Cybersecurity

Energy's cyber office looks to keep industry in the loop

 

The head of the Department of Energy's cybersecurity office told a congressional panel she plans to distill threat and intelligence data into actionable reports for critical infrastructure providers.

Private sector personnel won't necessarily have to possess security clearances to view such reports, Karen Evans, assistant secretary of the DoE's Office of Cybersecurity, Energy Security, and Emergency Response, said at a Sept. 27 Capitol Hill hearing.

Evans, who has been at CESER for a month, told the House Energy and Commerce Committee she plans to combine threat and intelligence data into reports that energy sector critical infrastructure providers can act on immediately.

Critical infrastructure providers have complained about the Department of Homeland Security's efforts to share threat information, which can require infrastructure provider employees get security clearances to see that data.

"We're trying to take information that is informed by threat intelligence and overlay it with what we have, and take it to where it is actionable by the utility," she said. "You don't necessarily have to have a classified background behind it."

The approach, she said, would have CESER providing actions critical infrastructure providers need to take to blunt a threat when an immediate response is needed, without getting into the explicit, possibly classified, details of the threat itself.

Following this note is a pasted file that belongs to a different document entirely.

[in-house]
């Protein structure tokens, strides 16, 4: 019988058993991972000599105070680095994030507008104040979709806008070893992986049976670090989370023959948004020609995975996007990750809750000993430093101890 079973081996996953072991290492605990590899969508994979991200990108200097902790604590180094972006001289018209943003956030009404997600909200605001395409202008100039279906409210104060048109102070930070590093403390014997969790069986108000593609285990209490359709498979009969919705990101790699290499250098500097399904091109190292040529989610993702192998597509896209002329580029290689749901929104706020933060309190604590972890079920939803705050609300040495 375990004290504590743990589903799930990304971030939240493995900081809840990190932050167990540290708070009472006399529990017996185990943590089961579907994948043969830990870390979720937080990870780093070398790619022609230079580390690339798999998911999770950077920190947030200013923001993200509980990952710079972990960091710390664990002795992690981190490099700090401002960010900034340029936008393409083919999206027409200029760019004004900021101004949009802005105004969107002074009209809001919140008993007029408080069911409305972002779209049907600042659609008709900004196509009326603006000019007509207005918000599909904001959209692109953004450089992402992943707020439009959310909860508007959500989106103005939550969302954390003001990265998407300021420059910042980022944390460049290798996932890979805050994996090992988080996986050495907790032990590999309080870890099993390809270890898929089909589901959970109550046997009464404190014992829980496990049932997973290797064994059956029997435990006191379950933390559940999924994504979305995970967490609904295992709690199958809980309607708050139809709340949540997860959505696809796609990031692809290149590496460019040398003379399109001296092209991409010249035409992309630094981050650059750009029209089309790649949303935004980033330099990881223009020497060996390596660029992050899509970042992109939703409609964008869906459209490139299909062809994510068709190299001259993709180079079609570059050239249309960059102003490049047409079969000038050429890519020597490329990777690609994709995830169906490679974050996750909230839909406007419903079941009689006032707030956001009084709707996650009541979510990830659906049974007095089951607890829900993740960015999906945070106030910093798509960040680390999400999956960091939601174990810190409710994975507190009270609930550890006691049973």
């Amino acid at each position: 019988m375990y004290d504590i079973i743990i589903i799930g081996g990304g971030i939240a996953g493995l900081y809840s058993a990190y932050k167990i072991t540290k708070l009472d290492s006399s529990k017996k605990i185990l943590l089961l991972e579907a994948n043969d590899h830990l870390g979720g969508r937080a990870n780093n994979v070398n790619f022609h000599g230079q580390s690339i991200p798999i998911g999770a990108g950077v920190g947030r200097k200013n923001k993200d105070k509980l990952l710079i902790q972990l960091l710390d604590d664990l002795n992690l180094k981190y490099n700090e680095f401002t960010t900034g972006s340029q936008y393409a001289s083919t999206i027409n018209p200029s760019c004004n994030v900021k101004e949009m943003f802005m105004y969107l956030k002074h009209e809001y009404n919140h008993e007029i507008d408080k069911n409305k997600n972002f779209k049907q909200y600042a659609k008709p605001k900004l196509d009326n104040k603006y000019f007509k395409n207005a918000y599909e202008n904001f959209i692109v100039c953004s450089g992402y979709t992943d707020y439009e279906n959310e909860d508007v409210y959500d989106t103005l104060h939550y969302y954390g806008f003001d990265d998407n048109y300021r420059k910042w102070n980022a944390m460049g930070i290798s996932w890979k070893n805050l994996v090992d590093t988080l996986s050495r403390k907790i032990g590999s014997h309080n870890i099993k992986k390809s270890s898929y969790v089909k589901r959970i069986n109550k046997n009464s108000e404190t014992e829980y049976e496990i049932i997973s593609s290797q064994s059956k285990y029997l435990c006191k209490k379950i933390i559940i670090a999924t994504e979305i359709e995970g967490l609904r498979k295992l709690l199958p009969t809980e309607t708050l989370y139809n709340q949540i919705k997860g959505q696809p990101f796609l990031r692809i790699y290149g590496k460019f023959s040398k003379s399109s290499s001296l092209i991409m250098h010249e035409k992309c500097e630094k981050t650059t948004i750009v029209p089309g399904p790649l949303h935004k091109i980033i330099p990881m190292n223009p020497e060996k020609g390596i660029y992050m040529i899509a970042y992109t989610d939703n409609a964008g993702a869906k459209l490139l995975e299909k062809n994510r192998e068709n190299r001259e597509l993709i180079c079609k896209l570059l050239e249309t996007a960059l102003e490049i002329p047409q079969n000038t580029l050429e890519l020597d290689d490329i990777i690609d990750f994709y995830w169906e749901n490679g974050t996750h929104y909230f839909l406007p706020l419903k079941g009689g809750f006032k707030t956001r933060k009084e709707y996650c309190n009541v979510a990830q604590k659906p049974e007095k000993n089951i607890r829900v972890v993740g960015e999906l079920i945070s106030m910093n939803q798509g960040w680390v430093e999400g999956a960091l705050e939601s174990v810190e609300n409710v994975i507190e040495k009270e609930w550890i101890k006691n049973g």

"There are a lot of times when you really want to know what you're supposed to do. The 'why' can come later on," Evans said.

About the Author

Mark Rockwell is a senior staff writer at FCW, whose beat focuses on acquisition, the Department of Homeland Security and the Department of Energy.

Before joining FCW, Rockwell was Washington correspondent for Government Security News, where he covered all aspects of homeland security from IT to detection dogs and border security. Over the last 25 years in Washington as a reporter, editor and correspondent, he has covered an increasingly wide array of high-tech issues for publications like Communications Week, Internet Week, Fiber Optics News, tele.com magazine and Wireless Week.

Rockwell received a Jesse H. Neal Award for his work covering telecommunications issues, and is a graduate of James Madison University.

Click here for previous articles by Rockwell. Contact him at [email protected] or follow him on Twitter at @MRockwell4.


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